Eric: Ryan and I are focused on the same goals and we seem to have found a means of collaboration that allows us to be both good team members while still planning our own separate projects.  As we are both guides, we are also used to doing a majority of the work on expeditions; therefore, splitting the workload in half is a welcome relief and almost seems like a vacation at times (despite the fact we're freezing our you-know-what's off).

 

I respect Ryan's judgement which I feel is a fundamental tenet of team work. Over the past few years, we've also spent enough time together that we understand each other's personalities and have seen the good and the bad sides of our character. 

 

How does you clothes system look, compared to your other years? 

 

Eric: I think one of the funny aspects of polar travel is that there have been only a few changes over the years. You and your gear have to deal with the same basic variables: It's really cold. The ice is rough. You have to pull a lot of weight in a sled. 

 

I really like synthetic base layer (as a layer next to the skin) as it actually wicks moisture away from your body. After that, we'll be wearing Bergans gear as our outer shell which is easily the standard now. 

 

Sled: Acapulka Arctic Challenge 230 with custom Granite Gear sled covers

Skis: Asnes Amundsen - with 35 mm 3/4 length skins

Snowshoes: MSR - lightning ascent - best snowshoes ever made

Boots: Alfa Mørdre Pro - with Sorel wool/felt liners, Yaktrax thermal insoles and custom OR insulated overboots.

 

How do you handle the extreme humidity on the Arctic Ocean? For example the sleeping bag that gets filled with ice and loses isolation; with no resupplies you don’t have  the luxury of getting new sleeping bags along the way.

 

Eric: The easiest way to handle the humidity is to simply not breathe, sweat, move, or melt snow. OK total exaggeration. During the day, I focus a lot of my efforts on doing my well-practiced 'polar strip tease' (no pole dancing required). Basically, I unzip or take layers off as I heat up and zip up and add layers as I cool down. Mostly it's just my hood, hat and mittens/gloves that come off an on throughout the day. In 2010, I was skiing without gloves on at 40 below just so I didn't over heat. 

 

You have to be careful cooking in the tent at night - not letting the water boil, etc. We keep the sleeping systems in the vestibule in bivy bags until all the cooking is done. I use a triple layer sleep system - vapor barrier liner, down bag inner bag and synthetic outer bag. In 2010, I made a 'bib' out of one of my Granite Gear stuff sacks to prevent extra frost build up on the outer bag while I slept at night. Each morning we wake up and put the bags outside before lighting the stoves. It's painful, but it keeps the ice down. Still, we'll bring a second outer bag as well and switch half way through the expedition.

 

It's pretty rough overview, of course, and not really groundbreaking information, but you get the idea. 

 

What weight do you plan to pull from the start?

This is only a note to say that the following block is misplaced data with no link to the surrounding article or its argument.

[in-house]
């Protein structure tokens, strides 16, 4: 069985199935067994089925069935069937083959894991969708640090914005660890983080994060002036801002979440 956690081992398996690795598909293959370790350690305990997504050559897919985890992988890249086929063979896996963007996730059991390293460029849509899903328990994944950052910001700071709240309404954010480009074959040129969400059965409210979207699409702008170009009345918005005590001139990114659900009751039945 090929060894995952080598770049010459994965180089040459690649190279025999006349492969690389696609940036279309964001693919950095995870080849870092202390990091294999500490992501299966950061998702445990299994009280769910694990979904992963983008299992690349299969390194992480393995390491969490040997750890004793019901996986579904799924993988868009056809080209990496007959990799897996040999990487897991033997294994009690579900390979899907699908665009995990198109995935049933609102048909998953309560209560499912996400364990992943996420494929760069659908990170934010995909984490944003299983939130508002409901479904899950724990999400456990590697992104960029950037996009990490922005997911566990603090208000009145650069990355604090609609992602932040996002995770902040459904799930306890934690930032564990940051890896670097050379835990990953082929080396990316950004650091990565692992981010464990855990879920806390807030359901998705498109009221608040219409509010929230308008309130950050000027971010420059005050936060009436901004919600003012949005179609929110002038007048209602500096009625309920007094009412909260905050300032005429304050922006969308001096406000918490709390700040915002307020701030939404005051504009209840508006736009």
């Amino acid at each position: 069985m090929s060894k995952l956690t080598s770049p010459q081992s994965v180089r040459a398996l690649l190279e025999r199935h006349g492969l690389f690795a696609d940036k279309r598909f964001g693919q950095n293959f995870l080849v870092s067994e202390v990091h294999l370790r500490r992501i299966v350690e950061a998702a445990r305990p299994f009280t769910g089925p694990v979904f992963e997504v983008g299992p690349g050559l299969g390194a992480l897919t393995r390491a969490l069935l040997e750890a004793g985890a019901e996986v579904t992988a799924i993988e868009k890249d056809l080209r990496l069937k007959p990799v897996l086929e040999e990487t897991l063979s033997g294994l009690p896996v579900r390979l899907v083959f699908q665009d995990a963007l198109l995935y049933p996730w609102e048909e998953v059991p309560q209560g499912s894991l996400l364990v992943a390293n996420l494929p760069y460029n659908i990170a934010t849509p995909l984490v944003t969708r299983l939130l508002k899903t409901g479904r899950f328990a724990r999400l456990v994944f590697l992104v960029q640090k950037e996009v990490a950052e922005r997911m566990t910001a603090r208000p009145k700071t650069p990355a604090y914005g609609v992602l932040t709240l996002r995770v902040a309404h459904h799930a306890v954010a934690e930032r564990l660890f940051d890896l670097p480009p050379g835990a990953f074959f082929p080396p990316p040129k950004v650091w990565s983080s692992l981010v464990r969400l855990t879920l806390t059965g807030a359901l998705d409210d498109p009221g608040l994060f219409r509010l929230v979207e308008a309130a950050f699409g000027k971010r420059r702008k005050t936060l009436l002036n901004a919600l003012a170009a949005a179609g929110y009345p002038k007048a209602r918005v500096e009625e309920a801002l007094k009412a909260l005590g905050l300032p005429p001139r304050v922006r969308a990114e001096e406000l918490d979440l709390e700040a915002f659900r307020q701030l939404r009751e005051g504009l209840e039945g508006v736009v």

Eric: Yikes! It hurst my back just thinking about it all that weight. I'm not totally sure as we are still knee deep in packing and preparations. I'm guessing that with all of our camera equipment we'll come in at roughly 350 lbs / 160 kilos. 

 

Why Cape Discovery and not Ward Hunt Island as your start point?

 

Eric: On my two previous North Pole expeditions I've left from Cape Discovery and have had (relatively) decent ice... not that a normal person would call it decent, but hey, I'm an optimist. I know that Sarah McNair-Landry left from Ward Hunt in 2010 and had a rough time at the start. Ultimately, our decision was simply based on when we could fly in. Borek wouldn't schedule a Ward Hunt flight until March 11th or so which meant that by default it was Cape Discovery. That said, it's kind of all bad ice, so to me it doesn't really matter where we start. 

 

Have you ever considered traveling rather from the Pole to Canada? Going to the Pole has the negative drift, like walking on a treadmill, which is not only physical tiring, but also mentally…

 

Eric: I would definitely guide the trip from the Pole to Canada (with resupplies) should the opportunity arise but I haven't been able to wrap my head around where that trip fits in with the 'rules of adventure'.  In my mind, it's kind of like being flown to the top of Everest and hiking down. Still, the negative drift is only one small factor in a huge list of obstacles so the trip from the North Pole, south is still a difficult one. 

 

For this expedition, we are focused the journey and unsupported record of going North to the Pole. 

 

How does you training program look like, or by now, how did it look like? What’s left on the to-do list?

 

Eric: The 'to do' list is huge. Training is a constant. But so is everything else. At this point in 2010, I had just a fraction of the budget, no sleds or food packed. So compared to all that chaos, this year is a cake walk. Still, there is stress and it hurts my head.